Snapshot: Duncan Walker

Duncan Walker is soon to turn 50 and hopes to prove that age is just a number when he leaves behind a successful career as an IT Technician in order to pursue his lifelong-dream of becoming a professional photographer. Duncan is always on the hunt for new subjects to test his skills and visited Winterbourne for the first time in September.

“I’ve lived in Birmingham for over 13 years, but my roots are from ‘up North’ as they say. I’m a born and bred Maltby man. For those who don’t know, that’s part of Rotherham, South Yorkshire. I grew up in what was a small mining village at the time. That said, we were surrounded by a great deal of countryside, and I’ve always been a lover of the ‘great outdoors’ and getting back to nature.”

Cardoons in the Walled Garden, photograph by Duncan Walker, Snapshot, Winterbourne House and Garden, Digging for Dirt

Cardoons in the Walled Garden, photograph by Duncan Walker

“When I was a teenager I’d say I was quite an introverted type, sociable, but just lacking in confidence. So I often used to go on walks out into the countryside, to sit on a hill top and just contemplate life in general. From that point you start to see the things that others might overlook; the light falling on a nearby tree, a weird and wonderful plant growing close by, or even a small insect that normally you’d have walked straight past.”

Verbena bonariensis in the Walled Garden, photograph by Duncan Walker, Snapshot, Winterbourne House and Garden, Digging for Dirt

Verbena bonariensis in the Walled Garden, photograph by Duncan Walker

“As I noticed the world around me I just felt the urge to record it, almost a, ‘hey world, look at this’. I ‘people watch’ a lot, not because I’m nosey, more because I love to see human interaction. I’m developing my Street photography skills but much prefer to photograph British wildlife. I guess I should have really become a wildlife reporter of some sort.”

Chard in the Walled Garden, photograph by Duncan Walker, Snapshot, Winterbourne House and Garden, Digging for Dirt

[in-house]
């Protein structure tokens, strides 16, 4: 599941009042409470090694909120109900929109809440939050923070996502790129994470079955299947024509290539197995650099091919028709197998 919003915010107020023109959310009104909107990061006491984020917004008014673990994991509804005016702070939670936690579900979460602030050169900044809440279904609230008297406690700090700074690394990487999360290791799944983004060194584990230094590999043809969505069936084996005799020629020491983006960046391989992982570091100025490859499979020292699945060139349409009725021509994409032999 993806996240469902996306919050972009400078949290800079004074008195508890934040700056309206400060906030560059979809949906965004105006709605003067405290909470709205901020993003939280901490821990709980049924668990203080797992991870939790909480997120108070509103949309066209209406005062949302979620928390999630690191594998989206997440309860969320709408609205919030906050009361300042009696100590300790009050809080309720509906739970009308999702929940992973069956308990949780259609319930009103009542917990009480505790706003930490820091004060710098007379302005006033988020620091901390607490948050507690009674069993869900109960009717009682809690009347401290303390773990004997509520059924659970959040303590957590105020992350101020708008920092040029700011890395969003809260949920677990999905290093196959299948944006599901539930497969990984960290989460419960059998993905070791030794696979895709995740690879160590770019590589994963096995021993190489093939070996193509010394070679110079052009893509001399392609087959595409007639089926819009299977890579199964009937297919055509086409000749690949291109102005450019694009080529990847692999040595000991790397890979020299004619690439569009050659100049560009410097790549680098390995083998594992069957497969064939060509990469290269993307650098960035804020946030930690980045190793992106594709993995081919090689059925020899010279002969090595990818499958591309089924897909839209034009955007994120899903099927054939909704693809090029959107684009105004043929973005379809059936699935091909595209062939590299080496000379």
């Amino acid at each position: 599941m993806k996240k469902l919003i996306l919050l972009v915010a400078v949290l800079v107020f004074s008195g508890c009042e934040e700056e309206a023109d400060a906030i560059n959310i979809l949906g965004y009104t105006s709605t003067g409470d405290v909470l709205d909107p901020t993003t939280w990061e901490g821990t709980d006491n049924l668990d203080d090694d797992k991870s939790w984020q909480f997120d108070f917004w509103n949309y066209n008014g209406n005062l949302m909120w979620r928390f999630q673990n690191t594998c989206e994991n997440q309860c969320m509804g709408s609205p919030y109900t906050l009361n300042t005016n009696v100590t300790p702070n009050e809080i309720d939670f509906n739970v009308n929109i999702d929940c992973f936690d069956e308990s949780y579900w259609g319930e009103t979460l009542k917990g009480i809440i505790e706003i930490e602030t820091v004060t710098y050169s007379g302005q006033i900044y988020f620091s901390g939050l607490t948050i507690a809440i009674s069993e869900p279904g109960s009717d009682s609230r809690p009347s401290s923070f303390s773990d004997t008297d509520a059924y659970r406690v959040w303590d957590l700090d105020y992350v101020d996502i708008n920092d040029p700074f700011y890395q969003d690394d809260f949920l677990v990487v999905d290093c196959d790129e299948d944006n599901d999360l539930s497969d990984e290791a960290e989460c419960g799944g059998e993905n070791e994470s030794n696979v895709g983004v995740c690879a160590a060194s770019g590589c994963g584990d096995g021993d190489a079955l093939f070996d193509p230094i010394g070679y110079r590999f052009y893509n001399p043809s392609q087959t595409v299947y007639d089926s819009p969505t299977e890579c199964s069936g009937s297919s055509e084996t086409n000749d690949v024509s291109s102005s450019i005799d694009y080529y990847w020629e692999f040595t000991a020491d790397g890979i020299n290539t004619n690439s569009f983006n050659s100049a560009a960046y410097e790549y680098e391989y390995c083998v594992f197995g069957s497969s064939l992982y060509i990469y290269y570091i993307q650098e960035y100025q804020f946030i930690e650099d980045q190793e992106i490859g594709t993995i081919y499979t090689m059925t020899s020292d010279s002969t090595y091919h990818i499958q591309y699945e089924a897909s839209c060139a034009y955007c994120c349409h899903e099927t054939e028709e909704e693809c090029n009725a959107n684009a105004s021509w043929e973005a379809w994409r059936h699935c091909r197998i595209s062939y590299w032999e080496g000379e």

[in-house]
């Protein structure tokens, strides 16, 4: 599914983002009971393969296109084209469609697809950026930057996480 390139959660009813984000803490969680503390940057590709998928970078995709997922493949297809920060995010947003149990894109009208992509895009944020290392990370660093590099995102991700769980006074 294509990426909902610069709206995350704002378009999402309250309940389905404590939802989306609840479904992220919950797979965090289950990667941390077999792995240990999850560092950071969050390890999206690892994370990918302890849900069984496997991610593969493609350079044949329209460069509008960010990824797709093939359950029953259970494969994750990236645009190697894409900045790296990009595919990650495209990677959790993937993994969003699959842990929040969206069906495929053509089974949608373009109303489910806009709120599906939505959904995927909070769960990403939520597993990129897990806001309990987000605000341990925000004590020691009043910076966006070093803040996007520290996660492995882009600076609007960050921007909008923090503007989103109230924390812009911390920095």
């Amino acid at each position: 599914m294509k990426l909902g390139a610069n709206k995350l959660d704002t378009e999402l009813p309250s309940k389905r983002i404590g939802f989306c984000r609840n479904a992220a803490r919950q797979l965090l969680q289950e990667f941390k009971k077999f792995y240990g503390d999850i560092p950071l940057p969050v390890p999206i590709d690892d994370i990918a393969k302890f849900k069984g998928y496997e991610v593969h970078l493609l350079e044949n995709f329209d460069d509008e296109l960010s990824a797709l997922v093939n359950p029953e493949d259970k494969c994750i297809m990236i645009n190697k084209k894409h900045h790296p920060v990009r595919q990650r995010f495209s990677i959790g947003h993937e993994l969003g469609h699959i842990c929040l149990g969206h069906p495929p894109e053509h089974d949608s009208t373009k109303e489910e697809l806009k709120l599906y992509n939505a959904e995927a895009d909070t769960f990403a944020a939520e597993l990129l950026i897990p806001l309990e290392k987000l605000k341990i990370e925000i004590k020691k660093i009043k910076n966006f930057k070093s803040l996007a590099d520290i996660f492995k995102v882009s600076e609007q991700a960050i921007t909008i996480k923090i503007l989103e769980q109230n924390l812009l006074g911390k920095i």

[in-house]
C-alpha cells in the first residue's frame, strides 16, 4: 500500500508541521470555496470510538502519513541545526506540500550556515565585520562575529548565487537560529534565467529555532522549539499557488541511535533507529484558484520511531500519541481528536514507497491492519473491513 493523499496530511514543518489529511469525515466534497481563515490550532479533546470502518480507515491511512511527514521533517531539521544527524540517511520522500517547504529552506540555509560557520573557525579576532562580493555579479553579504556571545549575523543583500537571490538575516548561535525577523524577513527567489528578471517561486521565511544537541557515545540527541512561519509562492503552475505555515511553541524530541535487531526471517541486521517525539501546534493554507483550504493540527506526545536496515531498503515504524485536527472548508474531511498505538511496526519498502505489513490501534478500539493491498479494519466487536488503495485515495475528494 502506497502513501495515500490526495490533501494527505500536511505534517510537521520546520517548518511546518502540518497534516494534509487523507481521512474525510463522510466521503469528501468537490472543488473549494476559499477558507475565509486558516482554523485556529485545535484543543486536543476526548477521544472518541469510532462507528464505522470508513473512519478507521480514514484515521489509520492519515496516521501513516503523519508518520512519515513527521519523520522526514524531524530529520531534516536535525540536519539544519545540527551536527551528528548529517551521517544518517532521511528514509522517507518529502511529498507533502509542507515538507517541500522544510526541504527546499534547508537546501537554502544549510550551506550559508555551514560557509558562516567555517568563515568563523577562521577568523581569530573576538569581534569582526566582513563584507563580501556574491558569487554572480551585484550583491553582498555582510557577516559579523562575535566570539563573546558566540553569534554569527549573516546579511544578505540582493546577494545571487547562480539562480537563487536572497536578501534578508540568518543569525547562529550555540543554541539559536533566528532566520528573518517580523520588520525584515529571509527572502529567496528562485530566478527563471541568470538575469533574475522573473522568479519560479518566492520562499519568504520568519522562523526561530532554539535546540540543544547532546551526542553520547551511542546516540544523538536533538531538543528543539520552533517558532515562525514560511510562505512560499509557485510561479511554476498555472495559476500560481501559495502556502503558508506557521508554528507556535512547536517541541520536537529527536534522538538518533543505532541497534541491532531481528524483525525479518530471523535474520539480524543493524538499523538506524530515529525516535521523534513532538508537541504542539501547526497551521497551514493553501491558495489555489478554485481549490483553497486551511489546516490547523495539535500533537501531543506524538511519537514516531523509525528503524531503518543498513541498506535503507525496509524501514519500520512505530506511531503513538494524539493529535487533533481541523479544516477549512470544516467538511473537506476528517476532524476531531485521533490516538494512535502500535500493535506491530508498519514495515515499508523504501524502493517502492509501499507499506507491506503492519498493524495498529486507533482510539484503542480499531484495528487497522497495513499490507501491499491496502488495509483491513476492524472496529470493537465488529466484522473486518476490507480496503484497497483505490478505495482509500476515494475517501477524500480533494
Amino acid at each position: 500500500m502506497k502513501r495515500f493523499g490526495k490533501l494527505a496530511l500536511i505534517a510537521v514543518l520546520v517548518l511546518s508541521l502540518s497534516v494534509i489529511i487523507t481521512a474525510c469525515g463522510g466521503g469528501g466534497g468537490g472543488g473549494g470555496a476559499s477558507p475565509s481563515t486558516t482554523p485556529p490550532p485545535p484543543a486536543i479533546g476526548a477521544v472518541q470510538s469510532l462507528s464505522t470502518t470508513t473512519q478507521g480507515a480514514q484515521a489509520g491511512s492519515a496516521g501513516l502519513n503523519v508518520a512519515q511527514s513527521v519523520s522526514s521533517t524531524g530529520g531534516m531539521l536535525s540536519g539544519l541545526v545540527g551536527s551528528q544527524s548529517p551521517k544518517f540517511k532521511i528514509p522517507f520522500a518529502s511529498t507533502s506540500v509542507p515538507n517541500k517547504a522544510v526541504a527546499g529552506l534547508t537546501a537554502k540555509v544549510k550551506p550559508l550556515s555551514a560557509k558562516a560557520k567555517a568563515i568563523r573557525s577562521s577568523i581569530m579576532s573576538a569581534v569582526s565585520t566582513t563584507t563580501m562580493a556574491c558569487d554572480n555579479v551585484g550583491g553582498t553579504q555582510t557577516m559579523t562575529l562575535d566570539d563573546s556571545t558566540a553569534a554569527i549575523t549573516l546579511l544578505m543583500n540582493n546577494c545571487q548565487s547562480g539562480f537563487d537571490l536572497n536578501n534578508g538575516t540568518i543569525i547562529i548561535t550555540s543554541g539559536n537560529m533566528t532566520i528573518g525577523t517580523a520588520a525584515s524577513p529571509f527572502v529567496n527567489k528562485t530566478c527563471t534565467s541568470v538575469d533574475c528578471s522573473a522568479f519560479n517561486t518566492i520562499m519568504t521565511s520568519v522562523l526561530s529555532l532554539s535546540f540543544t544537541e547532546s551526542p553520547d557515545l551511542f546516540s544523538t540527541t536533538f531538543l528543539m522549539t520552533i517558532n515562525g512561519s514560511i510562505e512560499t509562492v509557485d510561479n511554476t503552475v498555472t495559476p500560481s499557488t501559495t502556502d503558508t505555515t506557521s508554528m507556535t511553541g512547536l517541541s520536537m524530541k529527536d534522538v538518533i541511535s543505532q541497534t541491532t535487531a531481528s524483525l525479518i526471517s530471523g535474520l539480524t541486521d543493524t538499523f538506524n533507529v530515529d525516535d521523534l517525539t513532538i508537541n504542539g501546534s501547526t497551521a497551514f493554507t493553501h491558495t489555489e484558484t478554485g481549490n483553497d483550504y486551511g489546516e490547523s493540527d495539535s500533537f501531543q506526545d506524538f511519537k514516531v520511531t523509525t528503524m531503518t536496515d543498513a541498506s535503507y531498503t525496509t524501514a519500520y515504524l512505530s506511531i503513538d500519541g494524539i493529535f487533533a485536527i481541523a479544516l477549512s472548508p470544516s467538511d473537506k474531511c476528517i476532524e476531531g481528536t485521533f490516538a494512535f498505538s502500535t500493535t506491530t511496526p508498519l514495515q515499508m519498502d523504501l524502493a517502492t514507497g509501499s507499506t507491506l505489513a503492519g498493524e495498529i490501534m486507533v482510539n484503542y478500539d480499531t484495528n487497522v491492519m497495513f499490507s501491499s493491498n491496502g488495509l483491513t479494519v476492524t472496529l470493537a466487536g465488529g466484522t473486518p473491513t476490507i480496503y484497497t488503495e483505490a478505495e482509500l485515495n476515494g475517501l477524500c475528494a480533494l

Chard in the Walled Garden, photograph by Duncan Walker

“You’d usually find me with my hands inside a computer, unjamming a printer and many other general jobs that an IT Technician would perform these days. I hope the future holds many opportunities and a clear path to working as a full-time photographer. Making such a leap of faith at my age is far more daunting than it would have been, say twenty years ago. I do wish I’d listened to my younger self and made that push a lot sooner.”

Squash in the Walled Garden, photograph by Duncan Walker, Snapshot, Winterbourne House and Garden, Digging for Dirt

Squash in the Walled Garden, photograph by Duncan Walker

“My general style of photography has become far simpler over the years. I have realised that less is often far more. A simple smile on a person’s face can say more than a whole crowd of people, or a single flower can seem more beautiful than a whole bunch. You can’t force creativity. I don’t want to be a slave to my camera, life isn’t always there to be photographed, it’s there to be enjoyed as well.”

Cosmos in the Walled Garden, photograph by Duncan Walker, Snapshot, Winterbourne House and Garden, Digging for Dirt

Cosmos in the Walled Garden, photograph by Duncan Walker

“Sharing photographs on social media such as Instagram can be a double-edged sword. It can boost your confidence or it can have the opposite effect when you see an incredible photograph from someone else. My advice is never to compare yourself to others, be inspired by a great photo, not disheartened. Would you compare your seedling to a fully-grown tree and feel you’d failed? What you know in six months’ time will be more than you know now.”

The Plot Exhibition in the 'Old Boiler Room', photograph by Duncan Walker, Snapshot, Winterbourne House and Garden, Digging for Dirt

The Plot Exhibition in the ‘Old Boiler Room’, photograph by Duncan Walker

“I stumbled across Winterbourne while searching for places to go just to get out and about and maybe take some photographs. After looking at the website it certainly sparked my interest and I was eager to visit before the beauty of the gardens had faded and Autumn had set in. I’d assumed that in such a populated area, a hidden gem such as Winterbourne was the last thing I’d find. I was totally wrong and happy to be so!”

The Book Shop and Walled Garden, photograph by Duncan Walker, Snapshot, Winterbourne House and Garden, Digging for Dirt

The Book Shop and Walled Garden, photograph by Duncan Walker

“My main regret is that I would have loved a great shot of the house from the outside, with gardens and a wonderful looking sky to finish it off. The day itself was overcast. This meant any shots of the house from the outside, ended up with a blown-out sky, or an underexposed house. I’m sure the experts out there will offer up alternatives to fix that, but I didn’t bring my tripod and I’m not a fan of compositing in fake skies.”

The Printing Press, photograph by Duncan Walker

The Printing Press, photograph by Duncan Walker

“Although I’d mainly gone to look at the gardens, I was lucky to be there on a day when the Printing Press was open. As with the gardens, café and house, the people there were wonderfully inviting and very knowledgeable. I think I spent as much time in those two small rooms discussing and photographing old printing presses as I did in the whole garden. I came away with some photos that I was very pleased with.”

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